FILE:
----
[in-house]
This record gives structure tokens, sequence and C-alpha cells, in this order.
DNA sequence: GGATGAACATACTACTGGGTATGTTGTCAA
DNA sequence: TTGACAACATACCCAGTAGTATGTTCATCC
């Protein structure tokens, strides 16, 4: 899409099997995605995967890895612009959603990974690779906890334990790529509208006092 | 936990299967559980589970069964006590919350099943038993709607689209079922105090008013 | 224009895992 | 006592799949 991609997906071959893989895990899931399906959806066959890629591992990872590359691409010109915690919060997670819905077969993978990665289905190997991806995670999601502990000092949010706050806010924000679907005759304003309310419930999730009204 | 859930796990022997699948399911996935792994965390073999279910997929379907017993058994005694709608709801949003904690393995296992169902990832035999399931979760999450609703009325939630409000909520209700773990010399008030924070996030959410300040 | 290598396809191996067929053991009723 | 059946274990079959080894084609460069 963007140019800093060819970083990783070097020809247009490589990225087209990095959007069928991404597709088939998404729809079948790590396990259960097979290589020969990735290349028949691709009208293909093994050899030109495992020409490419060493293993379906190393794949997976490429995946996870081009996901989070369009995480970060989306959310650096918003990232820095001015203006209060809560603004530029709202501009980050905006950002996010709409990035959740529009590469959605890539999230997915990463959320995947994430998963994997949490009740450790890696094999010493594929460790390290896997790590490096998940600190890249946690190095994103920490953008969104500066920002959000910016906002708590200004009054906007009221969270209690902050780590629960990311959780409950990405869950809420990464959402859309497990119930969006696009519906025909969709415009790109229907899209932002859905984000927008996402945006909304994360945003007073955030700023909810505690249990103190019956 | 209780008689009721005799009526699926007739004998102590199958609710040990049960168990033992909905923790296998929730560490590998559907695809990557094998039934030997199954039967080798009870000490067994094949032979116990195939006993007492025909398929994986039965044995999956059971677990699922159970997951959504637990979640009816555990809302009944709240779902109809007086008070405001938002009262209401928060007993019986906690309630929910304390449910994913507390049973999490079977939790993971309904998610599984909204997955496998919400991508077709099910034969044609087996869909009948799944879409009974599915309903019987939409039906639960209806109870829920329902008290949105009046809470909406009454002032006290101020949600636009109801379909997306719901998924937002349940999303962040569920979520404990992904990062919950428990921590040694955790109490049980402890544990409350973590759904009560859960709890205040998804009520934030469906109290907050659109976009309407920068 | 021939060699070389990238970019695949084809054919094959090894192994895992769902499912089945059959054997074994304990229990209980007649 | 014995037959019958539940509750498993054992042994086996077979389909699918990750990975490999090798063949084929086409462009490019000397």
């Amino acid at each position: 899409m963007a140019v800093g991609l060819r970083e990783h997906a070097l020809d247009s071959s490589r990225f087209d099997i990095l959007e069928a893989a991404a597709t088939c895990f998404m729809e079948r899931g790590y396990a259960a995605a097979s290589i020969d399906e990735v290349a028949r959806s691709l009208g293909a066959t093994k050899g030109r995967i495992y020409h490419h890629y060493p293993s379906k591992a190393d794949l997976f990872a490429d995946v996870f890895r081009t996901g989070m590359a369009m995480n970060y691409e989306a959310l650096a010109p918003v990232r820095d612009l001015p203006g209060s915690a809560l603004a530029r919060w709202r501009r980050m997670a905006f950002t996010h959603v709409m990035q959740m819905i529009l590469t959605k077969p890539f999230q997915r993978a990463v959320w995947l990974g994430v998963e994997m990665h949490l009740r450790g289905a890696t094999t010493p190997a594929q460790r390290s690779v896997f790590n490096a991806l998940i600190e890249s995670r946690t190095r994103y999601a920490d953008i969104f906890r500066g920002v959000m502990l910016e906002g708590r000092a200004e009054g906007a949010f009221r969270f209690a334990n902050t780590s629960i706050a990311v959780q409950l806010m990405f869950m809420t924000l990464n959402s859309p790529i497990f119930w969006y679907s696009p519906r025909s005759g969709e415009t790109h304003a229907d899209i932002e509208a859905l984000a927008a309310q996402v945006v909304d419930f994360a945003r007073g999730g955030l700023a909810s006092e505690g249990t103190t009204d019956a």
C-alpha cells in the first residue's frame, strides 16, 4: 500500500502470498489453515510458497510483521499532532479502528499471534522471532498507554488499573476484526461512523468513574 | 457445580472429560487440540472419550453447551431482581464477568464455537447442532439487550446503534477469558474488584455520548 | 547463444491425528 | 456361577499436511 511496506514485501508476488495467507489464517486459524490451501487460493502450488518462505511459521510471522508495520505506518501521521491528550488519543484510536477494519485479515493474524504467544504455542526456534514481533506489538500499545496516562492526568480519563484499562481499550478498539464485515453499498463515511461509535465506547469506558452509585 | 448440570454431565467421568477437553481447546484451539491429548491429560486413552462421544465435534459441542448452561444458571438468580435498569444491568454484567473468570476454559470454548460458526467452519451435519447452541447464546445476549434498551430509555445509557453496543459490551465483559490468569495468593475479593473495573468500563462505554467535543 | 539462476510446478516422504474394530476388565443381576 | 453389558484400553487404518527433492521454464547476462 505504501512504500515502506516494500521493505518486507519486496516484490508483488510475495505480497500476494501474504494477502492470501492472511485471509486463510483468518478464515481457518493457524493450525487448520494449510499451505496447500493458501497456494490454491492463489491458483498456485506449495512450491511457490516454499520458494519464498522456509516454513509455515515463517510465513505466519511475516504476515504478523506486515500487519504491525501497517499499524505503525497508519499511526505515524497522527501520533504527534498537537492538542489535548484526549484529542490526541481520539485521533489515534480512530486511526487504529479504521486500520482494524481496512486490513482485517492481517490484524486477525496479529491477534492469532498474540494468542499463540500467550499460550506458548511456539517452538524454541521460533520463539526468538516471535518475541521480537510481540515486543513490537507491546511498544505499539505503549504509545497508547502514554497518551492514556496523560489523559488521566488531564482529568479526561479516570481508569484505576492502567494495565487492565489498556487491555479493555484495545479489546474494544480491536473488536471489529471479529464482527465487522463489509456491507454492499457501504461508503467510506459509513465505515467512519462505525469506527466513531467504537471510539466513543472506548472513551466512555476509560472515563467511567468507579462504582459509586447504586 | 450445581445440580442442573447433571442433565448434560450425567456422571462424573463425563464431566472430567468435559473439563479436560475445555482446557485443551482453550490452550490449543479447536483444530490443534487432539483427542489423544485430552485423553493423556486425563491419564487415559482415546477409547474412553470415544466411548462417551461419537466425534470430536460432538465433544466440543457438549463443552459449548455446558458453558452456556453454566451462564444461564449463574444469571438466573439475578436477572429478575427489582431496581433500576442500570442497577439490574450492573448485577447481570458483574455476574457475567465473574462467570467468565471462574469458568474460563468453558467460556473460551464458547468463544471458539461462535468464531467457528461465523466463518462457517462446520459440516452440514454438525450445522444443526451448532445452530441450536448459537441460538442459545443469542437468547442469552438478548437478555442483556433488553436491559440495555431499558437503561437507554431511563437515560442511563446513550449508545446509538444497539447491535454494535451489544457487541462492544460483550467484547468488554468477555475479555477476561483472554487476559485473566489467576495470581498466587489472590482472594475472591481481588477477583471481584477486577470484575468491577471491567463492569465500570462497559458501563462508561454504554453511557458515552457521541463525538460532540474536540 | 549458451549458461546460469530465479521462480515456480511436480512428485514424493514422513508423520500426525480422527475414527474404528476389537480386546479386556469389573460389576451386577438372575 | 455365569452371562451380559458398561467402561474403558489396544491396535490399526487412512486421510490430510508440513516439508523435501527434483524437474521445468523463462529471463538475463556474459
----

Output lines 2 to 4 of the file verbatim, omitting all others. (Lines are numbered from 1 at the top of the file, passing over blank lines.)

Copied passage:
This record gives structure tokens, sequence and C-alpha cells, in this order.
DNA sequence: GGATGAACATACTACTGGGTATGTTGTCAA
DNA sequence: TTGACAACATACCCAGTAGTATGTTCATCC